How to emotionally support your friends without draining your own batteries

If you are an empathetic person, chances are you jump at the chance to help everyone around you. You probably thrive off of hearing your friends’ problems, giving them a shoulder to cry on and supporting them through anything from breakups, to bereavement to job loss.

While it’s great to be emotionally supportive, taking on too much can be exhausting and draining. You may find yourself struggling with your own self-care because you’ve spent all of your energy caring for others. This is not a great place to end up because you may end up not only resenting your loved ones but developing mental health issues of your own too. Compassion burnout is a very common problem, especially for young women. This is because we are raised to believe that it is our job to nurture others and to put them first.

Radical self-care is all about ensuring that you attend to your own emotional needs before others. This is not being selfish, it is being sensible. On aeroplanes, they tell you to fasten your own oxygen mask before assisting others: the same must be done with emotional support. Consider it this way: one person who is drowning cannot properly rescue another. You need to make sure your feet are on hard ground and that you can breathe before you pull someone else out. Otherwise, you will both just sink.

Caring for yourself does not mean you become completely uncaring to others either: Putting up walls and reducing your own vulnerability will not help anybody, because it will reduce your ability to grow and learn yourself. The best metaphor for what you should be, with regards to caring for others, is like a semi-permeable membrane: Let some stuff in, but keep out the things that may harm you.

Here are some tips for practising self-care while being a supportive friend.

Setting boundaries
It is not uncommon for a friend to become co-dependent. 3am phone calls, sobbing and pulling you into the bathroom every time you go out, maybe even getting jealous of your other friends. If this sounds familiar, it may be time to set some boundaries.

Setting boundaries is not the same as rejecting someone. It is easier to care for someone if you communicate your need for space with them. You should never be too afraid to speak openly, honestly and frankly with close friends.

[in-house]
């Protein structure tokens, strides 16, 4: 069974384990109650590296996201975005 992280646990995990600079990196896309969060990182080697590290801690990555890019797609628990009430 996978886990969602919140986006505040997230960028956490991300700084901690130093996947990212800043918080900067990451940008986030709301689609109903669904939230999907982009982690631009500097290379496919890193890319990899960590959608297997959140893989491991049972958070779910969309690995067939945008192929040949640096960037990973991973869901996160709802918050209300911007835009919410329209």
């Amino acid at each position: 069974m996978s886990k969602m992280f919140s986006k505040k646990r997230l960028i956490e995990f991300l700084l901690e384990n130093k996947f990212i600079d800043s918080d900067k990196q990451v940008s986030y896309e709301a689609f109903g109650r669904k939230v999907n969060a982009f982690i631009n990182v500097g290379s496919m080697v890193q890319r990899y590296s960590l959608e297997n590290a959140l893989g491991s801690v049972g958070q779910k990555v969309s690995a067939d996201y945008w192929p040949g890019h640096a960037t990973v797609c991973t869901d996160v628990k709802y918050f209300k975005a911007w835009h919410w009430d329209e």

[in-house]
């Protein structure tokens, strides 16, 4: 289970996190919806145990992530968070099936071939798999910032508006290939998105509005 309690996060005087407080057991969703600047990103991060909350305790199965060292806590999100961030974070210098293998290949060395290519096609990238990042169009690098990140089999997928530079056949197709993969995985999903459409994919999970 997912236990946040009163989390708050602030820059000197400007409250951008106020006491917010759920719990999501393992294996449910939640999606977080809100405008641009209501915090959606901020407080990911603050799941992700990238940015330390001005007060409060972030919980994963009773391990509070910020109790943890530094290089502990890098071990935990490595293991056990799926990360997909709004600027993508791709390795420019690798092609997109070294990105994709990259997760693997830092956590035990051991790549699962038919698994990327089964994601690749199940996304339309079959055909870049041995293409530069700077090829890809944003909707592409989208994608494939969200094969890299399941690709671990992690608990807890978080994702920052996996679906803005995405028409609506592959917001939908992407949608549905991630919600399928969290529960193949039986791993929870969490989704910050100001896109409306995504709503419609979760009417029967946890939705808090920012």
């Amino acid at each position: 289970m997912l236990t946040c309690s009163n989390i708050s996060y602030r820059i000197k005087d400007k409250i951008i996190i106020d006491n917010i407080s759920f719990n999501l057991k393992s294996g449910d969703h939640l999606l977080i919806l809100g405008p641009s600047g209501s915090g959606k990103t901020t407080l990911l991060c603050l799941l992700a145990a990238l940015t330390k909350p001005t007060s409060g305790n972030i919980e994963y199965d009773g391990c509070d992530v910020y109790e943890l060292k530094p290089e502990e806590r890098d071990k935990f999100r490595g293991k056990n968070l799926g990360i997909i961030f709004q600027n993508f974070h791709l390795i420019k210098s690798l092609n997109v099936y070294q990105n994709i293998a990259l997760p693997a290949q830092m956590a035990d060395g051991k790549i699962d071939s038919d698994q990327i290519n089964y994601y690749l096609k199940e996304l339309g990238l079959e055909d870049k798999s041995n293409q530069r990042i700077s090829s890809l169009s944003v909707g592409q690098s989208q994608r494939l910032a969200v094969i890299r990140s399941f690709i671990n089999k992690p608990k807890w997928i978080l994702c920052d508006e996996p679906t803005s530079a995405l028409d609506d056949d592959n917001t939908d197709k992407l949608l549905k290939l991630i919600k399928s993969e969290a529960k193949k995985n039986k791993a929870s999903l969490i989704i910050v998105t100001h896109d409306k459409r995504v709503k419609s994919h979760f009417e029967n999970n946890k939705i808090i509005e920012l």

An example of something you could say is:

“I really care about you and want the absolute best for you. Recently, however, my own mental health has been suffering. It would really help me if you would only vent problems to me between certain times, and if you would leave the evenings for me to unwind and destress alone. I want to be able to provide you with the support you need, but I need this space to do so effectively.”

You can alter the content of this depending on what boundary you feel is being crossed, and make it an open dialogue. If your friend reacts poorly, it is possible that they do not respect your needs and so you must consider whether it is a relationship worth keeping.

Asking consent
If you yourself get into the habit of asking for consent before you vent, it will encourage others in your circle to do the same. When your girl chat is popping off, you’re all vibing and discussing your weekend plans, and someone out of the blue begins a soliloquy about personal and heavy stuff, it can put the others into a really difficult situation.

If you simply say, “Hey, is it alright if I vent for a second? I just want some advice. It’s okay to say no,” You will show your friends the importance of asking before offloading. It also gives the asker the opportunity to express what kind of support they need in that moment. Sometimes people just want sympathy, sometimes they want solutions and sometimes they are open to hearing similar stories. Asking consent before venting will allow you to say if you don’t want a certain kind of response.

Making sure you have someone to turn to as well
A frequent problem for listeners is that they may feel unable to express their own problems. If you take on the role of always absorbing and listening, who is going to care for and listen to you when you need help too?

Make sure your relationship with your friends goes both ways, and that you can talk to them about what bothers you.

Checking in with yourself
External to your interactions with others, you should have a regime in place intended for you and only you. Check-in with yourself frequently by asking: “Am I okay right now? What do I need?” Always listen to what your gut is telling you, and whether you are close to being at compassionate capacity.

If you find this is the case, take a day out. Switch off your phone and take a walk in nature. Treat yourself to your favourite activities and really switch off. This will allow you to rejuvenate and continue to be the best possible friend you can.

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